Study: America's Wealth Not Widely Distributed

One percent of the U.S. population owns approximately 40 percent of the nation's wealth. That's a distribution that most Americans don't know about, Dan Ariely of Duke University discovered in a recent study. Respondents of all demographic categories mistook Sweden's even wealth distribution for that of the United States. Host Noah Adams speaks with Ariely about his study.

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(Soundbite of vintage filmstrip)

Unidentified Man: In order to have a proper appreciation of the American economic system, we must know how the national income is divided in America.


What you're listening to now is an educational film reel from back in 1955, the waning days of McCarthyism, on wealth in America.

(Soundbite of vintage filmstrip)

Unidentified Man: Is the distribution widespread? Or is the wealth of America concentrated in the hands of a few, as the socialists and communists say?

ADAMS: Well, as you might imagine, the statistics offered here give a rosy view of the strength of the middle class and the relatively small percentage of wealth wielded by the super-rich.

(Soundbite of vintage filmstrip)

Unidentified Man: Mary, what can be learned from this graph?

"MARY": It seems that our national wealth is very widely distributed.

ADAMS: Well, not so fast, Mary. According to many estimates, just 1 percent of the U.S. population takes home almost a quarter of the nation's income, and 40 percent of its wealth.

And Dan Ariely is surprised that most people don't know that. Dan's a behavioral economist with Duke University. He recently authored a study with Harvard's Michael Norton about America's knowledge of its own wealth distribution and joins us now from his home in Durham, North Carolina.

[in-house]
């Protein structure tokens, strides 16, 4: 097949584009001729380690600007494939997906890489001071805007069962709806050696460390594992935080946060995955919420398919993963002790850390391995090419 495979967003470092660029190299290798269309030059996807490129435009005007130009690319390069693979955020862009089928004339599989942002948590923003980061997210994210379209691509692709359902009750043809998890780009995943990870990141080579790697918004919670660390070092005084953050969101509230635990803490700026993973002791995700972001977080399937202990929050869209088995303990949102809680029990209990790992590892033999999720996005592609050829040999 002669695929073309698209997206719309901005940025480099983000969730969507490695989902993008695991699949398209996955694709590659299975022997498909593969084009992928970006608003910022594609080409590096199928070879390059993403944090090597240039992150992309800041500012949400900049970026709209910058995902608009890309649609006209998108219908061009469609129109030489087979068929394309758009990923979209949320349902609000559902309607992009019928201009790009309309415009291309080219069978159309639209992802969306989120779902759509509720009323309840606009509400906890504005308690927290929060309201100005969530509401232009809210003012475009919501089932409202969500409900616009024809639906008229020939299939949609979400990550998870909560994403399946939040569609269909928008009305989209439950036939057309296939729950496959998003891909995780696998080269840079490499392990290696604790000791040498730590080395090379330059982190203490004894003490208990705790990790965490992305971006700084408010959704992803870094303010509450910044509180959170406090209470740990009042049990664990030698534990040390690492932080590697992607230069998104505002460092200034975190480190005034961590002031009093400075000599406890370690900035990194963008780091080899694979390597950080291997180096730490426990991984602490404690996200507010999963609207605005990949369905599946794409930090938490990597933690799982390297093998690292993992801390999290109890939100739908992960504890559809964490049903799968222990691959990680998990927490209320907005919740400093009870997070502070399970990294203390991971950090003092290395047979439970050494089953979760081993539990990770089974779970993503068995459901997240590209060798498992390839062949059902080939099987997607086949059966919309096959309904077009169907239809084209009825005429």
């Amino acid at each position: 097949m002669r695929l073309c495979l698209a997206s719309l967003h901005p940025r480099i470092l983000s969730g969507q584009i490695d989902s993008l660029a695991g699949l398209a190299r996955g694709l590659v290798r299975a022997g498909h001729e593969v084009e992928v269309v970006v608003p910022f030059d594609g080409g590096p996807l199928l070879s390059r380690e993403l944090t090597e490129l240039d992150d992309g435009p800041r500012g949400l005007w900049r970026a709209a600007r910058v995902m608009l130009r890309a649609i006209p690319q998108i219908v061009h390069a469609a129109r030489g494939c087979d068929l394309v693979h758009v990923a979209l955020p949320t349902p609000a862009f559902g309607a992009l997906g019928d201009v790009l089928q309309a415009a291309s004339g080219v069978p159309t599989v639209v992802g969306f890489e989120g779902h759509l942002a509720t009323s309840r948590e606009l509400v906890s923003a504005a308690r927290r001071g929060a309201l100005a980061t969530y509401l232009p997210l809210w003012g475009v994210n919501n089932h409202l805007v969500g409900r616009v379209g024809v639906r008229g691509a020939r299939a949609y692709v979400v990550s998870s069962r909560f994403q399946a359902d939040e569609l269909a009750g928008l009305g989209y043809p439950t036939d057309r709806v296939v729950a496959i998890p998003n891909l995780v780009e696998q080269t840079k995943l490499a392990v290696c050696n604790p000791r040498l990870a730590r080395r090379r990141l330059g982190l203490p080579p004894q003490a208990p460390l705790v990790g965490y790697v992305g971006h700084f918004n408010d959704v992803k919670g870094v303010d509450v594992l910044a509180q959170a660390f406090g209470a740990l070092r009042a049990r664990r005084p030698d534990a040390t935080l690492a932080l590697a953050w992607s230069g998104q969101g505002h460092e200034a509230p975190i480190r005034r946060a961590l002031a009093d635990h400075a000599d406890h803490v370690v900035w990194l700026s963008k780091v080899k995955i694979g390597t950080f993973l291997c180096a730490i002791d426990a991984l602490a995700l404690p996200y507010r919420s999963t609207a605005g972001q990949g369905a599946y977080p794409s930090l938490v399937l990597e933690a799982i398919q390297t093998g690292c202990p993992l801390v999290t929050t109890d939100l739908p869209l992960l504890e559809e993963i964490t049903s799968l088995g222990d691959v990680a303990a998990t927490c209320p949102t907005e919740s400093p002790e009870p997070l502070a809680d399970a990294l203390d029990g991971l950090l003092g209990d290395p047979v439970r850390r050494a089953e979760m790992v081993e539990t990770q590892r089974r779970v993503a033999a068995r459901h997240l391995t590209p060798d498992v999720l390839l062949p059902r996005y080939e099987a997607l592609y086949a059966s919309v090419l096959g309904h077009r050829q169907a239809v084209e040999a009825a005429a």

Welcome, Dan.

Professor DAN ARIELY (Behavioral Economics, Duke University): My pleasure.

ADAMS: What were you going after with this study? What did you want to find out?

Prof. ARIELY: So the first question we're interested is what do people think is the wealth distribution in the U.S. And we basically asked them to say how much do you think of the wealth is owned by the top 20 percent, the next 20, the next 20. And what we found was that people dramatically underestimated how much wealth the wealthy have, but also dramatically overestimated how much money the poor have.

And the second question we're interested in was if you gave people the right to design the distribution of wealth in the U.S., how would it look like? You know, we often think about distribution of wealth in the question of efficiency, of the economy and what will motivate people. And we wanted to just ask if you just gave people the right to say, what would you think is a just society, how would people draw that distribution.

ADAMS: Now, you showed people three pie charts, I understand. And those charts showed the distribution of income in different countries. But you didn't give it away. You didn't tell them which countries they were looking at.